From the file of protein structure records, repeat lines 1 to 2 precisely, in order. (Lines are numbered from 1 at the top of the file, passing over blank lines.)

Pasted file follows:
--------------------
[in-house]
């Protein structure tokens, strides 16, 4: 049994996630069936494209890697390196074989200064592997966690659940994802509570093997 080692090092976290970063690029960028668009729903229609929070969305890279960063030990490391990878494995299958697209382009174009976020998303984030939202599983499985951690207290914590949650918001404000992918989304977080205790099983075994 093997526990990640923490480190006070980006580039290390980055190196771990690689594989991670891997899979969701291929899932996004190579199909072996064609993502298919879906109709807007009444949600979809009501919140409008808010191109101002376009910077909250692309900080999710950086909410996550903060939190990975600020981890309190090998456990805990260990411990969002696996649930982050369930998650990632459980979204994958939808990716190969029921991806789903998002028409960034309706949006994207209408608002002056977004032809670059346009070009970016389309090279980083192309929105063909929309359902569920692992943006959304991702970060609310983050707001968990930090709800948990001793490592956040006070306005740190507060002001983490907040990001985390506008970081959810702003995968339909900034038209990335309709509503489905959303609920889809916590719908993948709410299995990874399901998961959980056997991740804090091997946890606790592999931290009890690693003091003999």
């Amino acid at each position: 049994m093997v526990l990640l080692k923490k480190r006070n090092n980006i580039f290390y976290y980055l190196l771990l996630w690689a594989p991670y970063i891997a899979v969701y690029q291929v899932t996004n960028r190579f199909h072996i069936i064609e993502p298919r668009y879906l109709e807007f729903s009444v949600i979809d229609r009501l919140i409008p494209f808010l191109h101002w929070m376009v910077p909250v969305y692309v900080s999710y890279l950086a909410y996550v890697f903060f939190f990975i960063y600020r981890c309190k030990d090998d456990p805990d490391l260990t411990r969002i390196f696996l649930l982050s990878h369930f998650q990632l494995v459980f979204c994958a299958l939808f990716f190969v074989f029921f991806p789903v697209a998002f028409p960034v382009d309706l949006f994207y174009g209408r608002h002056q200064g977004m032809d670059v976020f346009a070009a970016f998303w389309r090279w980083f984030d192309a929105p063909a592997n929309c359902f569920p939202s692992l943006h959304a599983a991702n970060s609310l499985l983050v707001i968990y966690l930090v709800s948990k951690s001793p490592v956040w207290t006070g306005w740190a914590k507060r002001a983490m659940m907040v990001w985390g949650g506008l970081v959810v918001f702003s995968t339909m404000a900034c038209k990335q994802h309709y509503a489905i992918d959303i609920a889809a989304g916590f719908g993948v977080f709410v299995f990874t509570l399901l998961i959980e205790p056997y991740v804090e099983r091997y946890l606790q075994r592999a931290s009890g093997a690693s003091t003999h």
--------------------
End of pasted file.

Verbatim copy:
[in-house]
């Protein structure tokens, strides 16, 4: 049994996630069936494209890697390196074989200064592997966690659940994802509570093997 080692090092976290970063690029960028668009729903229609929070969305890279960063030990490391990878494995299958697209382009174009976020998303984030939202599983499985951690207290914590949650918001404000992918989304977080205790099983075994 093997526990990640923490480190006070980006580039290390980055190196771990690689594989991670891997899979969701291929899932996004190579199909072996064609993502298919879906109709807007009444949600979809009501919140409008808010191109101002376009910077909250692309900080999710950086909410996550903060939190990975600020981890309190090998456990805990260990411990969002696996649930982050369930998650990632459980979204994958939808990716190969029921991806789903998002028409960034309706949006994207209408608002002056977004032809670059346009070009970016389309090279980083192309929105063909929309359902569920692992943006959304991702970060609310983050707001968990930090709800948990001793490592956040006070306005740190507060002001983490907040990001985390506008970081959810702003995968339909900034038209990335309709509503489905959303609920889809916590719908993948709410299995990874399901998961959980056997991740804090091997946890606790592999931290009890690693003091003999």